5. Overload of activity-based reading
Imagine if you read a book for pleasure and then had to write a project on it. Dampens the desire to pick up another book, doesn’t it? Reading in schools often comes with reading-based projects, comprehension questions, and worksheets to complete. As teachers, don’t plan too many textbook or exam type activities around a book. Instead, design fun quizzes, character parades, or even role-playing to motivate and foster their love of reading. GetLitt! has some amazing challenges to keep kids hooked and to encourage them to keep reading more books!
6. Forcing them to read, when they don’t want to
Ever been in a class where your teacher calls your name and you have to stand up and read out aloud to the whole class? This experience can be scary and daunting for those who can’t pronounce all the words correctly. Very soon these experiences influence whether a child will pick up a book to read or not. Teachers need to instead allow children to read when they feel like it – a time could be allotted at the beginning of the school day or just before recess. But forcing kids to read only deters them from picking up a book.
7. Not having enough access to new books
Image Courtesy Scholastic.com
Even if kids aren’t reading the books kept in the classroom, a teacher must periodically bring in new books to continue to inspire kids to read. Seeing new books on the shelves will bring curious children to read and see what’s in those books. Love of reading can stem from simply wanting to look through new books.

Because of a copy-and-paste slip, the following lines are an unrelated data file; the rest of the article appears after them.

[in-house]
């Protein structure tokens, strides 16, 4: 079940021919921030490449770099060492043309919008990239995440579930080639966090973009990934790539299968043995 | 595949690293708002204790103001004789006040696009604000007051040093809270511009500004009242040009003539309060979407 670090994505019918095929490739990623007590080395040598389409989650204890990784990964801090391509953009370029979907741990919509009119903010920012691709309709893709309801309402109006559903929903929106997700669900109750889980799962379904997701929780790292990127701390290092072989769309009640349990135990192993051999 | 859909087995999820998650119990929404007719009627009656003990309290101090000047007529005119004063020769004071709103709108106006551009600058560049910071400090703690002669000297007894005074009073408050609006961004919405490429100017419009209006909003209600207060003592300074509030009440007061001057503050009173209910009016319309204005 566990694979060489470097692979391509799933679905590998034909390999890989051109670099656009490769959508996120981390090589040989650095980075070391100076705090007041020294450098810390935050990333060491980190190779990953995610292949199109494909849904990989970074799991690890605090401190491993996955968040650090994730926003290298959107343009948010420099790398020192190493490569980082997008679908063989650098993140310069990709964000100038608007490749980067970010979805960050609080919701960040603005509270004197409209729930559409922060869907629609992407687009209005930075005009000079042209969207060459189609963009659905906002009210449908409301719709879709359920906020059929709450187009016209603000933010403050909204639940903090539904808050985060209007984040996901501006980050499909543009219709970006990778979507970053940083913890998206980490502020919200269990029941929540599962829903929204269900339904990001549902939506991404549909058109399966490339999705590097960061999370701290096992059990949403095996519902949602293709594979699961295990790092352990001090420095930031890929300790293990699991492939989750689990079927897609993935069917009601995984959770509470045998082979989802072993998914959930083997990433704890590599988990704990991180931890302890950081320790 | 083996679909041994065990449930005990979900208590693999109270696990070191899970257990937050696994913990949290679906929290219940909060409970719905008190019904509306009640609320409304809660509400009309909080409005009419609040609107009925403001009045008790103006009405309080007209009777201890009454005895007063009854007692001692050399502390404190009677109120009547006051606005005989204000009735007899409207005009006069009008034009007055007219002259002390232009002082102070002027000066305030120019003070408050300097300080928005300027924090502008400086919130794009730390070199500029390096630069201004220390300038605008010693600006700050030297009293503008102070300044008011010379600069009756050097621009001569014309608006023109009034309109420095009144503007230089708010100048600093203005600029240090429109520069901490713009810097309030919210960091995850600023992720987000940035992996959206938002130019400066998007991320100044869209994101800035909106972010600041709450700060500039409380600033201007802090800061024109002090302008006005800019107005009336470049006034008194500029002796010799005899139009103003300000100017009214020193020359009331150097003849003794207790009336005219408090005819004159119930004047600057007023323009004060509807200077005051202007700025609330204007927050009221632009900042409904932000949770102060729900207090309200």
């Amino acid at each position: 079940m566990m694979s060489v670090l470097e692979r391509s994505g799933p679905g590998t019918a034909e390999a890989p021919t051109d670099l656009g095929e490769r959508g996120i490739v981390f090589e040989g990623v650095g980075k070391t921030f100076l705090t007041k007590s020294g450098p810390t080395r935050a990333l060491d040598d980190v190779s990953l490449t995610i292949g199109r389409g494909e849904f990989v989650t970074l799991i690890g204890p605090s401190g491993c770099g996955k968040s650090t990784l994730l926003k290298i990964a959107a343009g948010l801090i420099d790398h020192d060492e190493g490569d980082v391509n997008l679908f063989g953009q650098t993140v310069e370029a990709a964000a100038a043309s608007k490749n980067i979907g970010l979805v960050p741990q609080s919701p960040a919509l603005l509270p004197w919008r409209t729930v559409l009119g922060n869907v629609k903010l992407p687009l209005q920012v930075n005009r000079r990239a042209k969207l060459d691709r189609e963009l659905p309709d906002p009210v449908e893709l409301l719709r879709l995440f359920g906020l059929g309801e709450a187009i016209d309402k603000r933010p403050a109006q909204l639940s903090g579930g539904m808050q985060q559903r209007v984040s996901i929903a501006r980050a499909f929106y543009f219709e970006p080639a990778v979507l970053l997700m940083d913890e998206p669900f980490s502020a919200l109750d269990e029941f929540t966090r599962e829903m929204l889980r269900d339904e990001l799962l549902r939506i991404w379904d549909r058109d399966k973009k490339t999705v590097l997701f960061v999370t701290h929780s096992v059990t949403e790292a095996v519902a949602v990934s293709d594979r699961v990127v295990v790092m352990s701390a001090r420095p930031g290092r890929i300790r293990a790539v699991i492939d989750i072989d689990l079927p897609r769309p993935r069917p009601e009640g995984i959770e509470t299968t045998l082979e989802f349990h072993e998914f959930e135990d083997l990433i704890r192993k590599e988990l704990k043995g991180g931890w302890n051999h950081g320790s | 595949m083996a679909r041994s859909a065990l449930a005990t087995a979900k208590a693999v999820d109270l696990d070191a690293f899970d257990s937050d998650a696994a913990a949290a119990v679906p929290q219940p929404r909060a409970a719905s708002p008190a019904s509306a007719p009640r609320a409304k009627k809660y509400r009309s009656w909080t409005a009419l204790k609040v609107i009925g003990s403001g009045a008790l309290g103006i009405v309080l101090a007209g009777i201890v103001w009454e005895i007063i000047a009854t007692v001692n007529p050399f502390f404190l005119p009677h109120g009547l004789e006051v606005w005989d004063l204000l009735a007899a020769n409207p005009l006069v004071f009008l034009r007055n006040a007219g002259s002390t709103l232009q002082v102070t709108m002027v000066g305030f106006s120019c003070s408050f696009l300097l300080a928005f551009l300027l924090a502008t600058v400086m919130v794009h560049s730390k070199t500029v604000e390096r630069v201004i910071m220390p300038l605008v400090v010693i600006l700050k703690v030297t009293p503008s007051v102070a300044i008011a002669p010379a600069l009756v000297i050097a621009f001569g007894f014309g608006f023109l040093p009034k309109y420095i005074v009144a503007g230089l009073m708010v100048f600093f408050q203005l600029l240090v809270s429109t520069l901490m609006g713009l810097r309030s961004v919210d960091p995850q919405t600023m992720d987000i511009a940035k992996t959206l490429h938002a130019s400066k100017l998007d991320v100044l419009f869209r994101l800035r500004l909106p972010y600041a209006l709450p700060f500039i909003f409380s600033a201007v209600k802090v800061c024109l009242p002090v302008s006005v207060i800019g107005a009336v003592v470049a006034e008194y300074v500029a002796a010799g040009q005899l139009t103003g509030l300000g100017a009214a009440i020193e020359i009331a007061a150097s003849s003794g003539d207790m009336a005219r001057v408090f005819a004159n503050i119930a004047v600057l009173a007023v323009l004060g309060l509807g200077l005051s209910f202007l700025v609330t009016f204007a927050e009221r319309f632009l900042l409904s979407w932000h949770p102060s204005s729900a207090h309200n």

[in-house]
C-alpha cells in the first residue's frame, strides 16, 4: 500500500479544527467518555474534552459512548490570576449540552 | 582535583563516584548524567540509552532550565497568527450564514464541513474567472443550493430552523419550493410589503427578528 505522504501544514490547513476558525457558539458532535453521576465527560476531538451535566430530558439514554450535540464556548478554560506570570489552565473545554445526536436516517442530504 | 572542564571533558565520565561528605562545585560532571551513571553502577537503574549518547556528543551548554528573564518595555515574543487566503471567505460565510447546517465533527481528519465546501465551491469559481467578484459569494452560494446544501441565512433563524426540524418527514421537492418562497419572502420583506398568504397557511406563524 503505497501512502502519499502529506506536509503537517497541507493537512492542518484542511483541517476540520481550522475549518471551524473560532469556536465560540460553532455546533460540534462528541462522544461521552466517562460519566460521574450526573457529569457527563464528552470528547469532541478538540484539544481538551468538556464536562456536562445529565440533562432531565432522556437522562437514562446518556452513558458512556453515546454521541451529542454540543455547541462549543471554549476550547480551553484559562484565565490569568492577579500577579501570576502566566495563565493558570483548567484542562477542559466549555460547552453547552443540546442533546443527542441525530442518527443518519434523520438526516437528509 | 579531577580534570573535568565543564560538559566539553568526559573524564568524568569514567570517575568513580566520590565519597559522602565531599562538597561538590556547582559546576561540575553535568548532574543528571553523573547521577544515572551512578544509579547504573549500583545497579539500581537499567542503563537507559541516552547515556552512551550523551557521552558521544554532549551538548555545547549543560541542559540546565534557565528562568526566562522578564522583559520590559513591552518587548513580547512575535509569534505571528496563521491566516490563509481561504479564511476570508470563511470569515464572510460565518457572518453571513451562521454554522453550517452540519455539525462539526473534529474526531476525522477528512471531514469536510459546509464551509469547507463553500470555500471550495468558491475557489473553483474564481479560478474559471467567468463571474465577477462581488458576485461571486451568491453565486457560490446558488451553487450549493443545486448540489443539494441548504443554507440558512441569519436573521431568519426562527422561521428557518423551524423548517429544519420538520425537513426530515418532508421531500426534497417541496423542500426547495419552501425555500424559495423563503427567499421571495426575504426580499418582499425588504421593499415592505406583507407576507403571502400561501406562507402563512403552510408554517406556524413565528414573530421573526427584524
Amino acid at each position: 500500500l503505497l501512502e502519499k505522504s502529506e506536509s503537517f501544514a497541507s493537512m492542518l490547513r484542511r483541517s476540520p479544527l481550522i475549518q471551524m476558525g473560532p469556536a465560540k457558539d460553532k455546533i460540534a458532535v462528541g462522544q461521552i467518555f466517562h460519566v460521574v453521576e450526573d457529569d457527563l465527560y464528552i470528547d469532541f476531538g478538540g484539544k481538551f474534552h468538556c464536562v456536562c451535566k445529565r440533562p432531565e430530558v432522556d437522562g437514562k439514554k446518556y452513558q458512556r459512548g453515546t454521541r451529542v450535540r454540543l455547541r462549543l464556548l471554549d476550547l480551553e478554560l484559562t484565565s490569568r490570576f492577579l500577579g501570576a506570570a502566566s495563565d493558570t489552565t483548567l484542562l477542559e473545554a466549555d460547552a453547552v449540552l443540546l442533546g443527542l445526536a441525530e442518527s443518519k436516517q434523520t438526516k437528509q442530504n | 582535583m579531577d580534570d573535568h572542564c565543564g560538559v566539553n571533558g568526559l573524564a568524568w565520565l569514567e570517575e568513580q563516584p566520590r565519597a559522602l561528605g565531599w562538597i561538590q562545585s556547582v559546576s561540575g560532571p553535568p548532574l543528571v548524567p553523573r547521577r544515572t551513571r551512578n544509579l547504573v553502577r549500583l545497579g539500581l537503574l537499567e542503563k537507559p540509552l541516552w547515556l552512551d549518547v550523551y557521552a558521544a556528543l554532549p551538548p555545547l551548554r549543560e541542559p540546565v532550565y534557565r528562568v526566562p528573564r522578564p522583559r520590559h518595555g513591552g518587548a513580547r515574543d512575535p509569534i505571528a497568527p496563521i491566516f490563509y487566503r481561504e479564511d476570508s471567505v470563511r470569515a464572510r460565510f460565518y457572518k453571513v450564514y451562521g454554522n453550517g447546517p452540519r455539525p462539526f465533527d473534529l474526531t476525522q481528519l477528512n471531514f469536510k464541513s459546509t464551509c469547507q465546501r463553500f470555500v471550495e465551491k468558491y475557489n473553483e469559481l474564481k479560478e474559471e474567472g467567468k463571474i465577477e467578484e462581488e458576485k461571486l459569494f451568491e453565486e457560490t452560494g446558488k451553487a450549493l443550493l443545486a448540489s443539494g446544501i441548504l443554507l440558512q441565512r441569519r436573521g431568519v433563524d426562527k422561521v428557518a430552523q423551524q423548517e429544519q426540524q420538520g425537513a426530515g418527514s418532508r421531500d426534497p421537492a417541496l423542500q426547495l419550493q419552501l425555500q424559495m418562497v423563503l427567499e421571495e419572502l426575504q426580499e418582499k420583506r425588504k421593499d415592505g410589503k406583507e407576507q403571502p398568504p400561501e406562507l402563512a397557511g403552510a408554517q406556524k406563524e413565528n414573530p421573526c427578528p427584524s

8. Death of library hour
Image Courtesy Observerbd.com
Most schools these days offer a laundry list of the latest activities and most parents eagerly enrol their kids in many of them. Allotting time for activities in the daily class schedule means having to let go of regularly scheduled periods like library, reading etc. Parents need to make sure to talk to schools, and especially class teachers, to bring back library hour so children can do nothing for an hour but be surrounded by books at least once a week. Having nothing planned except to sit and read a book goes a long way in instilling a love of reading.
We are sure you agree with most, if not all, of the above points. Is your child’s school inspiring or killing a love of reading in them? Write in and tell us! Make sure you offer your child plenty of books to read at home with GetLitt!, the one place where kids have access to hundreds of books.
Rati Ramadas Girish is a true manifestation of an urban nomad. She has lived and learned in India, Saudi Arabia, Europe, and the USA. She began her career as a journalist with NDTV and then worked as a folklorist in Houston, Texas. Somewhere along the way she developed an irrepressible love for children’s literature and even wrote and published short stories in anthologies. Presently, she writes from home surrounded by her muses —two sons, a large dog, and her indulgent husband.